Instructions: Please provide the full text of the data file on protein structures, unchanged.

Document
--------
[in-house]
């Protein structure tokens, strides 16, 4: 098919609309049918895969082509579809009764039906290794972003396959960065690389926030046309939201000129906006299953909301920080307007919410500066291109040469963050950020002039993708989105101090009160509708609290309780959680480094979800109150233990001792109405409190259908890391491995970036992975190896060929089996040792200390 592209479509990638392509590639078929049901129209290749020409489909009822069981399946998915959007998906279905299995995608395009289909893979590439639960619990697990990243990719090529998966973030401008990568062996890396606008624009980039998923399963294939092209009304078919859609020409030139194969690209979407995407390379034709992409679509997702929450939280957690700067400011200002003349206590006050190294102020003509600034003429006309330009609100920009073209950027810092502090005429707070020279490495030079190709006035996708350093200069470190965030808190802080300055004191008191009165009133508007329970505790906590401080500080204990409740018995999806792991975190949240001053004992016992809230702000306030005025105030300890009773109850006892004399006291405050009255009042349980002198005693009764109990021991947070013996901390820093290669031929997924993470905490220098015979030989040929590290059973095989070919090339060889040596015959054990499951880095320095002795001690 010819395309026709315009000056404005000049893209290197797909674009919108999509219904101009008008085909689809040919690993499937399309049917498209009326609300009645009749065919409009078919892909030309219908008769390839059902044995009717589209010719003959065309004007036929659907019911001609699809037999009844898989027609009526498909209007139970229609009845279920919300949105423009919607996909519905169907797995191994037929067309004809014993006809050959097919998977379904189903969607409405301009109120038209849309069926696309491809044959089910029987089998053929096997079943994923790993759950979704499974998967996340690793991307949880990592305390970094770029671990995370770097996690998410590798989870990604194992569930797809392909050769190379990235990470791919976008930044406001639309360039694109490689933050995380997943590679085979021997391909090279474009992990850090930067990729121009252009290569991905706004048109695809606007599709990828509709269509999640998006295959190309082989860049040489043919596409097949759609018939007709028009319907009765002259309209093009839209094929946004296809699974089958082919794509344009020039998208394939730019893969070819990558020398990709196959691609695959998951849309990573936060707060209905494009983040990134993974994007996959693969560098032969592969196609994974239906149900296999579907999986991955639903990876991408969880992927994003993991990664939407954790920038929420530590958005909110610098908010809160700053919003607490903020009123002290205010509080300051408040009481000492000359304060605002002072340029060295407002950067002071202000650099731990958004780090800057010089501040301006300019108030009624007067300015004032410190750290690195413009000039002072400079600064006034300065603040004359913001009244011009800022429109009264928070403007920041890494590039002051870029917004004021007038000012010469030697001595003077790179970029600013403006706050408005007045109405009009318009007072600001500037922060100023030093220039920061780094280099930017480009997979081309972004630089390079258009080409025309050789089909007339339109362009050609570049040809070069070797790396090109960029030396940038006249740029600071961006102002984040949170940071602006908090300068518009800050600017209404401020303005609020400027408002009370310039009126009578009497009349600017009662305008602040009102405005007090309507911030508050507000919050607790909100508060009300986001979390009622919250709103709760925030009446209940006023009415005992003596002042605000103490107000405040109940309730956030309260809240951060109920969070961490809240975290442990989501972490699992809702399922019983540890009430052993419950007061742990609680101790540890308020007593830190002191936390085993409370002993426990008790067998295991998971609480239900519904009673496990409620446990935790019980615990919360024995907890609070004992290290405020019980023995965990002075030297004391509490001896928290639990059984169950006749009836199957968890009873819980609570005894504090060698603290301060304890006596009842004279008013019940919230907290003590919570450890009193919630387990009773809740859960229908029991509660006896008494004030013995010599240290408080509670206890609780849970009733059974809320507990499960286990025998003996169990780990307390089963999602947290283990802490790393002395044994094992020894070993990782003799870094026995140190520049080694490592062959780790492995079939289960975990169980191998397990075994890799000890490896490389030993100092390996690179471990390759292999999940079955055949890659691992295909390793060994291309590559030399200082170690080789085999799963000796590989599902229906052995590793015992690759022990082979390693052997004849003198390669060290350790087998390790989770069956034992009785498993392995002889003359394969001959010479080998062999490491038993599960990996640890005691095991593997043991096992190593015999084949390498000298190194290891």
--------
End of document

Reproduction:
[in-house]
């Protein structure tokens, strides 16, 4: 098919609309049918895969082509579809009764039906290794972003396959960065690389926030046309939201000129906006299953909301920080307007919410500066291109040469963050950020002039993708989105101090009160509708609290309780959680480094979800109150233990001792109405409190259908890391491995970036992975190896060929089996040792200390 592209479509990638392509590639078929049901129209290749020409489909009822069981399946998915959007998906279905299995995608395009289909893979590439639960619990697990990243990719090529998966973030401008990568062996890396606008624009980039998923399963294939092209009304078919859609020409030139194969690209979407995407390379034709992409679509997702929450939280957690700067400011200002003349206590006050190294102020003509600034003429006309330009609100920009073209950027810092502090005429707070020279490495030079190709006035996708350093200069470190965030808190802080300055004191008191009165009133508007329970505790906590401080500080204990409740018995999806792991975190949240001053004992016992809230702000306030005025105030300890009773109850006892004399006291405050009255009042349980002198005693009764109990021991947070013996901390820093290669031929997924993470905490220098015979030989040929590290059973095989070919090339060889040596015959054990499951880095320095002795001690 010819395309026709315009000056404005000049893209290197797909674009919108999509219904101009008008085909689809040919690993499937399309049917498209009326609300009645009749065919409009078919892909030309219908008769390839059902044995009717589209010719003959065309004007036929659907019911001609699809037999009844898989027609009526498909209007139970229609009845279920919300949105423009919607996909519905169907797995191994037929067309004809014993006809050959097919998977379904189903969607409405301009109120038209849309069926696309491809044959089910029987089998053929096997079943994923790993759950979704499974998967996340690793991307949880990592305390970094770029671990995370770097996690998410590798989870990604194992569930797809392909050769190379990235990470791919976008930044406001639309360039694109490689933050995380997943590679085979021997391909090279474009992990850090930067990729121009252009290569991905706004048109695809606007599709990828509709269509999640998006295959190309082989860049040489043919596409097949759609018939007709028009319907009765002259309209093009839209094929946004296809699974089958082919794509344009020039998208394939730019893969070819990558020398990709196959691609695959998951849309990573936060707060209905494009983040990134993974994007996959693969560098032969592969196609994974239906149900296999579907999986991955639903990876991408969880992927994003993991990664939407954790920038929420530590958005909110610098908010809160700053919003607490903020009123002290205010509080300051408040009481000492000359304060605002002072340029060295407002950067002071202000650099731990958004780090800057010089501040301006300019108030009624007067300015004032410190750290690195413009000039002072400079600064006034300065603040004359913001009244011009800022429109009264928070403007920041890494590039002051870029917004004021007038000012010469030697001595003077790179970029600013403006706050408005007045109405009009318009007072600001500037922060100023030093220039920061780094280099930017480009997979081309972004630089390079258009080409025309050789089909007339339109362009050609570049040809070069070797790396090109960029030396940038006249740029600071961006102002984040949170940071602006908090300068518009800050600017209404401020303005609020400027408002009370310039009126009578009497009349600017009662305008602040009102405005007090309507911030508050507000919050607790909100508060009300986001979390009622919250709103709760925030009446209940006023009415005992003596002042605000103490107000405040109940309730956030309260809240951060109920969070961490809240975290442990989501972490699992809702399922019983540890009430052993419950007061742990609680101790540890308020007593830190002191936390085993409370002993426990008790067998295991998971609480239900519904009673496990409620446990935790019980615990919360024995907890609070004992290290405020019980023995965990002075030297004391509490001896928290639990059984169950006749009836199957968890009873819980609570005894504090060698603290301060304890006596009842004279008013019940919230907290003590919570450890009193919630387990009773809740859960229908029991509660006896008494004030013995010599240290408080509670206890609780849970009733059974809320507990499960286990025998003996169990780990307390089963999602947290283990802490790393002395044994094992020894070993990782003799870094026995140190520049080694490592062959780790492995079939289960975990169980191998397990075994890799000890490896490389030993100092390996690179471990390759292999999940079955055949890659691992295909390793060994291309590559030399200082170690080789085999799963000796590989599902229906052995590793015992690759022990082979390693052997004849003198390669060290350790087998390790989770069956034992009785498993392995002889003359394969001959010479080998062999490491038993599960990996640890005691095991593997043991096992190593015999084949390498000298190194290891």